BALTIMORE (WJZ) — May is Mental Health Awareness Month and WJZ is highlighting valuable resources available in the community.
We spoke with a parent who learned how to navigate her child’s mental health and is now an advocate. She said noticing the signs and getting help early is key.READ MORE: Man Shot In Joppatowne Saturday, Sheriff's Office Says
“It was kind of tough to determine whether or not these were growing pains or a kid being a kid,” Chiara Noble of Baltimore County said.
Noble has a son with a mental health disability.
“He was having difficulty in school, trouble staying focused and concentrating and some behavioral things were happening,” Noble said.
A nurse at his school directed her to resources to help.READ MORE: Maryland Weather: A Cold Front Is Headed Toward Baltimore
“We really had no idea until we got him into therapy what was going on or what was the cause,” Noble said.
Her son’s mental health journey became a journey for her, too. She now volunteers with the National Alliance on Mental Illness Metro Baltimore, also known as NAMI.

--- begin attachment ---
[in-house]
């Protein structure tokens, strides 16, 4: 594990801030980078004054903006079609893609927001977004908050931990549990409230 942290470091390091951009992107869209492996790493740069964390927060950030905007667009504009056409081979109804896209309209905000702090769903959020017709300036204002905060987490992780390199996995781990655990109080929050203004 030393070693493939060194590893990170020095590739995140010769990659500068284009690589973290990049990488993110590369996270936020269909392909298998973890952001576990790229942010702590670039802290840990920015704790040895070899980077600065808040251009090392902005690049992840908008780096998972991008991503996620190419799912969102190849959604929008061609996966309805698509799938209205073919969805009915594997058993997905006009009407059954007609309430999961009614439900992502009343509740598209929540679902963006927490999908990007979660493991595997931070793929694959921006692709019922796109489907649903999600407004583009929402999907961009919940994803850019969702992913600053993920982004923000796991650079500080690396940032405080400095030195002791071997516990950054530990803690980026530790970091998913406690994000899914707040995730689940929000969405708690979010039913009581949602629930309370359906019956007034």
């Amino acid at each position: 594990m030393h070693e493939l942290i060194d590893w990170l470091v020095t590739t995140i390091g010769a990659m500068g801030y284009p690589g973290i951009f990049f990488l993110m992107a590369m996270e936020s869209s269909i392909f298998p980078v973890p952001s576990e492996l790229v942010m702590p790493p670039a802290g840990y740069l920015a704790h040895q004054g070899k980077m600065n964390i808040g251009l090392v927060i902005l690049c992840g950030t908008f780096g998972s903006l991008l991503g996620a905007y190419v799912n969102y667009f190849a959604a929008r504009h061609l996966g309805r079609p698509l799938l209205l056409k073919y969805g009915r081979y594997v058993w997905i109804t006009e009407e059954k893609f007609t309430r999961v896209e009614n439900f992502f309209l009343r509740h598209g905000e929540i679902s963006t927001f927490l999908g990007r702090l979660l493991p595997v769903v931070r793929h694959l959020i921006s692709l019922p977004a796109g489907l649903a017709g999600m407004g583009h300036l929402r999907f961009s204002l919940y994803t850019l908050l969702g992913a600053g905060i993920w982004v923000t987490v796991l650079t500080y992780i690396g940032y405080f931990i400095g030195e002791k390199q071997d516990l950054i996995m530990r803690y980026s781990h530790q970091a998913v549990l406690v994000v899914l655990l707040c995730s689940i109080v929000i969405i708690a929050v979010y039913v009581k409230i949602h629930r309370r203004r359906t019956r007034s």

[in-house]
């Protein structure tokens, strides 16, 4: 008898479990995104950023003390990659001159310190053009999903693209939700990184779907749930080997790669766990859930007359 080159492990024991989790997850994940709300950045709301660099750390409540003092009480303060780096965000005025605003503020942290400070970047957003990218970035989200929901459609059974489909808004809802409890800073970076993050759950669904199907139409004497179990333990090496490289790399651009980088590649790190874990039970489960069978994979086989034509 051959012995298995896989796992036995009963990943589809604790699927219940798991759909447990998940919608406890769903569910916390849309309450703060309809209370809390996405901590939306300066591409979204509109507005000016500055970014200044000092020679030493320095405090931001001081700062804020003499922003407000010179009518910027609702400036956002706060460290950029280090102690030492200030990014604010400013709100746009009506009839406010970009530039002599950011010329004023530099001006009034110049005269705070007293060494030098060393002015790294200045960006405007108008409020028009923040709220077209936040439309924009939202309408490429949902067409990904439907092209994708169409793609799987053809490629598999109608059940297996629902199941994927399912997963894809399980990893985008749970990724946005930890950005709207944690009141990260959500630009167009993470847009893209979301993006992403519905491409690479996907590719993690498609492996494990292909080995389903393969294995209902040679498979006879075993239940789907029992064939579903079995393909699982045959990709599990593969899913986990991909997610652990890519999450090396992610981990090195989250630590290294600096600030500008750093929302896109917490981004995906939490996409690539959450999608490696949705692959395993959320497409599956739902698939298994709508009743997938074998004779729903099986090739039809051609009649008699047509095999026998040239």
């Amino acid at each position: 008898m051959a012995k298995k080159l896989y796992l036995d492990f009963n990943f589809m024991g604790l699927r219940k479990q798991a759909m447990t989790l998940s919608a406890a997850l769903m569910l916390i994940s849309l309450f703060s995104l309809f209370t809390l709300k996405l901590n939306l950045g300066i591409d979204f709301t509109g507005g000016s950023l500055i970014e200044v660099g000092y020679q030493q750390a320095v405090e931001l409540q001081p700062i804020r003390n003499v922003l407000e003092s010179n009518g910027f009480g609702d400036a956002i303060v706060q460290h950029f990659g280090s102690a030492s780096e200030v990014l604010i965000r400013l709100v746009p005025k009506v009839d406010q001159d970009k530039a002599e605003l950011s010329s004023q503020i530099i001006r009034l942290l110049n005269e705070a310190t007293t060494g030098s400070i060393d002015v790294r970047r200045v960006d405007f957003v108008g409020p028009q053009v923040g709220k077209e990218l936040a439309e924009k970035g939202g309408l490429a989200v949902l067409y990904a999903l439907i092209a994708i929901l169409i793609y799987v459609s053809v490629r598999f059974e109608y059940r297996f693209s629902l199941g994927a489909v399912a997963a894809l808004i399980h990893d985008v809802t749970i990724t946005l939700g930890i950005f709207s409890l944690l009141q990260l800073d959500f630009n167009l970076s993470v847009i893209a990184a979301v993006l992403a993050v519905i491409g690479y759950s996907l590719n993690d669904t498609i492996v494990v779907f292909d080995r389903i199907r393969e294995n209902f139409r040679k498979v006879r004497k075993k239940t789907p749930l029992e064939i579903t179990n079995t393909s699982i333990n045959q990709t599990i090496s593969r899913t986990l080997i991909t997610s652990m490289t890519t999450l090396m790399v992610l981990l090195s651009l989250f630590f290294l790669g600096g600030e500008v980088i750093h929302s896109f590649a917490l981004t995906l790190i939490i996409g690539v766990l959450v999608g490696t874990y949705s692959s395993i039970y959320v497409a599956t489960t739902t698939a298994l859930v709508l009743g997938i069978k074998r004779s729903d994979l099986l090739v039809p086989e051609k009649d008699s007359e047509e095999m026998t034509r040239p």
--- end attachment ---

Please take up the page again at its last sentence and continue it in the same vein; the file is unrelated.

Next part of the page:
“Our goal is to support, educate and advocate for individuals living with mental health conditions and their family members,” NAMI Metro Baltimore Volunteer & Outreach Manager Sarah Arndt said.
NAMI has a program where workers go into middle and high schools to talk to students about signs of mental illness. This work is crucial right now as students deal with stressors related to the pandemic.
NAMI also connects families with resources and facilitates support groups and classes for families.MORE NEWS: Man Found Dead Near His Walker On Anne Arundel County Roadway Saturday, Police Say
“It’s very important to have a support system,” Noble said. “It’s really a lot to try to navigate alone and that is one of the reasons why I love being so vocal about just mental health, in general, but, more specifically, children’s mental health is really near and dear to my heart because my son is near and dear to my heart.”